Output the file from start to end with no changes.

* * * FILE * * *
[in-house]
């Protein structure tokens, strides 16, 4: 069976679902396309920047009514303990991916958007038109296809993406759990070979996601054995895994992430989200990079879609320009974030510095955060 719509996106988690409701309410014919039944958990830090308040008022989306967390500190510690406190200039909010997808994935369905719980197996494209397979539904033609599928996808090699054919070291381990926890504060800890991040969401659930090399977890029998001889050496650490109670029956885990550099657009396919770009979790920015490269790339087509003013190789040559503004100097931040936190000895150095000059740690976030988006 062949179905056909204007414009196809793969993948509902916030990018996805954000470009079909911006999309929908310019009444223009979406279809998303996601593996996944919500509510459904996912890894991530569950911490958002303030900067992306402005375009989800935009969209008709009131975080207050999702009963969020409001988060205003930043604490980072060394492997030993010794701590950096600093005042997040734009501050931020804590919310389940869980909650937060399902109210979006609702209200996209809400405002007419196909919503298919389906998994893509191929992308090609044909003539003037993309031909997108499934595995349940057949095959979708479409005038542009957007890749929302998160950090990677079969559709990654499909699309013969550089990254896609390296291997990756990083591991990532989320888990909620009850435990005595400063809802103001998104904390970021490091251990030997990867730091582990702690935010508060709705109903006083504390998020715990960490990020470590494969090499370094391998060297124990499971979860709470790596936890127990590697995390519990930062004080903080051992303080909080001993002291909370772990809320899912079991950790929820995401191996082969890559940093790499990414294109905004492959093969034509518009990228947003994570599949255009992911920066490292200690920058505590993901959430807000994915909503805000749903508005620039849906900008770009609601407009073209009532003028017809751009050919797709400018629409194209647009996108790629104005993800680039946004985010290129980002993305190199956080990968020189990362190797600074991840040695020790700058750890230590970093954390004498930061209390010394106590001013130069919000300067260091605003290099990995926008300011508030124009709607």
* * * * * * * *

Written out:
[in-house]
């Protein structure tokens, strides 16, 4: 069976679902396309920047009514303990991916958007038109296809993406759990070979996601054995895994992430989200990079879609320009974030510095955060 719509996106988690409701309410014919039944958990830090308040008022989306967390500190510690406190200039909010997808994935369905719980197996494209397979539904033609599928996808090699054919070291381990926890504060800890991040969401659930090399977890029998001889050496650490109670029956885990550099657009396919770009979790920015490269790339087509003013190789040559503004100097931040936190000895150095000059740690976030988006 062949179905056909204007414009196809793969993948509902916030990018996805954000470009079909911006999309929908310019009444223009979406279809998303996601593996996944919500509510459904996912890894991530569950911490958002303030900067992306402005375009989800935009969209008709009131975080207050999702009963969020409001988060205003930043604490980072060394492997030993010794701590950096600093005042997040734009501050931020804590919310389940869980909650937060399902109210979006609702209200996209809400405002007419196909919503298919389906998994893509191929992308090609044909003539003037993309031909997108499934595995349940057949095959979708479409005038542009957007890749929302998160950090990677079969559709990654499909699309013969550089990254896609390296291997990756990083591991990532989320888990909620009850435990005595400063809802103001998104904390970021490091251990030997990867730091582990702690935010508060709705109903006083504390998020715990960490990020470590494969090499370094391998060297124990499971979860709470790596936890127990590697995390519990930062004080903080051992303080909080001993002291909370772990809320899912079991950790929820995401191996082969890559940093790499990414294109905004492959093969034509518009990228947003994570599949255009992911920066490292200690920058505590993901959430807000994915909503805000749903508005620039849906900008770009609601407009073209009532003028017809751009050919797709400018629409194209647009996108790629104005993800680039946004985010290129980002993305190199956080990968020189990362190797600074991840040695020790700058750890230590970093954390004498930061209390010394106590001013130069919000300067260091605003290099990995926008300011508030124009709607």